Over the years I’ve had mixed feelings about Sun. I like SPARC systems, much of the software, and several of their senior staffers are great, bright people. On the other hand, for ages the company kept going back and forth on such fundamental questions as: “Are we a hardware or software company?” And, “Are we a proprietary or open-source software company?”
That used to really tick me off about Sun, and, far more importantly, I think it also confused Sun’s customers, which made it easier for Red Hat, Novell, Microsoft, and IBM to grab Sun’s business. Today, Sun has finally become a true open-source company. Unfortunately, I think it may be too late.
Sun is laying off 15% to 18% of its employees, that’s between 5,000 and 6,000 employees, after a quarter which saw a $1.68 billion quarterly loss. Even before the economy started its nose-dive, Sun had been bleeding red-ink for several quarters.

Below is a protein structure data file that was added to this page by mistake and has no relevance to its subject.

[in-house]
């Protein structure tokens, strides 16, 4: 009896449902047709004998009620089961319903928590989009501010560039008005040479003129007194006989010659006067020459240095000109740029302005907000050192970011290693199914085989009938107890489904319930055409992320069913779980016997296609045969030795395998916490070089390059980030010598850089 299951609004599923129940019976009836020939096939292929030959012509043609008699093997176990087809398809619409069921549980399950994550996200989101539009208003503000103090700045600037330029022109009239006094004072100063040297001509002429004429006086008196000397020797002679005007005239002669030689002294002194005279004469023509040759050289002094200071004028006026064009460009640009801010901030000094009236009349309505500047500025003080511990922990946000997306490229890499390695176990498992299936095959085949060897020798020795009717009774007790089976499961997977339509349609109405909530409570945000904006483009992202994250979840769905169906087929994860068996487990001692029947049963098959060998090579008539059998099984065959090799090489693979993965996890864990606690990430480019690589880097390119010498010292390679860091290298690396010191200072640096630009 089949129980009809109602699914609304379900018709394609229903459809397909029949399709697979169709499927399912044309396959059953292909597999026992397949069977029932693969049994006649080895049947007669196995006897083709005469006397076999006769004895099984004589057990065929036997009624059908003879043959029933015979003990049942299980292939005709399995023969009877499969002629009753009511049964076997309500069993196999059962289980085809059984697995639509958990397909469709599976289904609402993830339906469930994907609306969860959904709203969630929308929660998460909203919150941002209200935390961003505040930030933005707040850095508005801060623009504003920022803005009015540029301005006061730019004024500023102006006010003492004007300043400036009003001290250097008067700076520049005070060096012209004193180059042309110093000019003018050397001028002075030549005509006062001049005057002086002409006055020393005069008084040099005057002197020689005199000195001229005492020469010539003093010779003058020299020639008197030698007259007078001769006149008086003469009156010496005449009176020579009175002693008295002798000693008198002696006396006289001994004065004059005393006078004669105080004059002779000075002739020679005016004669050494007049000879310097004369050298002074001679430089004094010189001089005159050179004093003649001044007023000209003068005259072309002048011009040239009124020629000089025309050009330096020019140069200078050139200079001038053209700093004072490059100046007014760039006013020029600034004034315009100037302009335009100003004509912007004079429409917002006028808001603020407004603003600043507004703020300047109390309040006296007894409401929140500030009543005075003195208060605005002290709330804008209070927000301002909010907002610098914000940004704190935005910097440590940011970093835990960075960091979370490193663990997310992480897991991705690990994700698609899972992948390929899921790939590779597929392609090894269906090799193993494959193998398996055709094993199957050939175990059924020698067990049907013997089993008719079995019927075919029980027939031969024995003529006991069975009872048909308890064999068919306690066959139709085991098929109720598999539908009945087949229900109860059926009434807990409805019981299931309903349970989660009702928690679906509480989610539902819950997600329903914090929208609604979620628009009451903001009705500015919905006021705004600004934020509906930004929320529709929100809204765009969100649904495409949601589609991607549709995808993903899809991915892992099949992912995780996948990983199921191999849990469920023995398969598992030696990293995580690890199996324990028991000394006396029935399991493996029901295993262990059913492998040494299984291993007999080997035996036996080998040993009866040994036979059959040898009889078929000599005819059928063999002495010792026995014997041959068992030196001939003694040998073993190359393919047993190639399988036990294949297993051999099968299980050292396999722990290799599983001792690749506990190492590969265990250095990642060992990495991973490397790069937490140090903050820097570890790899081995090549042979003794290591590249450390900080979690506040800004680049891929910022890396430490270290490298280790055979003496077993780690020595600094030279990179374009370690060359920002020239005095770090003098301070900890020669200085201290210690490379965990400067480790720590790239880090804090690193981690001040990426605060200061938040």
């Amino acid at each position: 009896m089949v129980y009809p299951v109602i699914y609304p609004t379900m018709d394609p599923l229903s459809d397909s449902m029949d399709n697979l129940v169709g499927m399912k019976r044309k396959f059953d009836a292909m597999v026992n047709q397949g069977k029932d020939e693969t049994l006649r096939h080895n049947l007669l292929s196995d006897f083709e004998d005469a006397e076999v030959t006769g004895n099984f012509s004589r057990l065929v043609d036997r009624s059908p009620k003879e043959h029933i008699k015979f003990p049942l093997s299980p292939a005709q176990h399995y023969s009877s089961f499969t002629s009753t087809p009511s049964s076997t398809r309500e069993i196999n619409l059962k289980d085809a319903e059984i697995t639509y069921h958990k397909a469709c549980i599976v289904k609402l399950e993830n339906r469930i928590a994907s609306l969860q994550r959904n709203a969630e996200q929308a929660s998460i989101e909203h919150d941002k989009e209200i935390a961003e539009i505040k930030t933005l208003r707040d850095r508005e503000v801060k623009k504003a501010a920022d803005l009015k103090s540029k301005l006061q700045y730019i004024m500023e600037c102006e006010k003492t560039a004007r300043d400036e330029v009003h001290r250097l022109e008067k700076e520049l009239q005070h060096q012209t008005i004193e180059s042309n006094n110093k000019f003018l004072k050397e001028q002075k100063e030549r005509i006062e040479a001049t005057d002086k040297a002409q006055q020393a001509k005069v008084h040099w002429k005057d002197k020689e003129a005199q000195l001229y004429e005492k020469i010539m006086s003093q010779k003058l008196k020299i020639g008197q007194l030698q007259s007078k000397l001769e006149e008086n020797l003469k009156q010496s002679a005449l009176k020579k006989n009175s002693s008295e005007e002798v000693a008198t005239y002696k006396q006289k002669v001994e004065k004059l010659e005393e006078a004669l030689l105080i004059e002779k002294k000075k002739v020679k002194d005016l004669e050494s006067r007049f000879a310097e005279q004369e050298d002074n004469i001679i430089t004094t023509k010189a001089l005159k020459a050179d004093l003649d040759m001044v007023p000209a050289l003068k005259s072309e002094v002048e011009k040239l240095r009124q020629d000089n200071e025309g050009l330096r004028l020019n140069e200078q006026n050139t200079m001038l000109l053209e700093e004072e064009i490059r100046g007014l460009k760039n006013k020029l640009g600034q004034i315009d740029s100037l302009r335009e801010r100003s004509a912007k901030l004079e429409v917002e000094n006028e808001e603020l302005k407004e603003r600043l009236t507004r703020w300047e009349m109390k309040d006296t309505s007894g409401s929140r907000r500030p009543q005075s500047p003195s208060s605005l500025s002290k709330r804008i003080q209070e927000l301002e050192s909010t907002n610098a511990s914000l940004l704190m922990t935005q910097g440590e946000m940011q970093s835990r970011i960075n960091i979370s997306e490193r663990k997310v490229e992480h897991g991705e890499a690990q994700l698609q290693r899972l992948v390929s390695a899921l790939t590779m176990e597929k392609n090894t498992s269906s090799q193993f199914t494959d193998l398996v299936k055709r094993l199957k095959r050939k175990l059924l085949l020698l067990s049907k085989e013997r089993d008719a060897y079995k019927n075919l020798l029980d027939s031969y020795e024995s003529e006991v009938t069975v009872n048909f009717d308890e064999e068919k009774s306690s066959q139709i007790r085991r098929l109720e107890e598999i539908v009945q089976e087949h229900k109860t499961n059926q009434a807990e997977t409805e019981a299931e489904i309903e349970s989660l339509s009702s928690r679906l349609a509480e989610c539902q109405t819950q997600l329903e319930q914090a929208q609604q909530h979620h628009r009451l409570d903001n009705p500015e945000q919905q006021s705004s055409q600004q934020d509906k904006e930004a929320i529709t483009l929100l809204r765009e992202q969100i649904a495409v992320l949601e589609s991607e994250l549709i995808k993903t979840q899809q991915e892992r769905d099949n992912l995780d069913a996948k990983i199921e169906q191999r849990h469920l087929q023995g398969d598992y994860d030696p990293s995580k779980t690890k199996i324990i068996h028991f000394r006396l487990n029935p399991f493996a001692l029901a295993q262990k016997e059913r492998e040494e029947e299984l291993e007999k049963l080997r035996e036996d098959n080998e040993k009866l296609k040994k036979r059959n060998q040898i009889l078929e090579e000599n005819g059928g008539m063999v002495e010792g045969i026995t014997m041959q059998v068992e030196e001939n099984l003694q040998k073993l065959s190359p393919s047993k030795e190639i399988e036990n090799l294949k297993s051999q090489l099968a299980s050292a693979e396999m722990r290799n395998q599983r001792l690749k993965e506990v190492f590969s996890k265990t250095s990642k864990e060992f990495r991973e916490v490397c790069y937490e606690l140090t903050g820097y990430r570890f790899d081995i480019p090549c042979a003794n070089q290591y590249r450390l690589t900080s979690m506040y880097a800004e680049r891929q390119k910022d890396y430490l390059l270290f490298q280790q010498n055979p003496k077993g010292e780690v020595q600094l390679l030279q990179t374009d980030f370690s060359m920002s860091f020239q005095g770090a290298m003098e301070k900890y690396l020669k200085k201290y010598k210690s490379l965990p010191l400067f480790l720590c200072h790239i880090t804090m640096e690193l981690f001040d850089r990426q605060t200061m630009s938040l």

I don’t see how Sun can recover. The bulk of Sun’s business came from high-end financial companies. You don’t have to know a thing about the stock market to know that the financial sector is a burnt-out husk.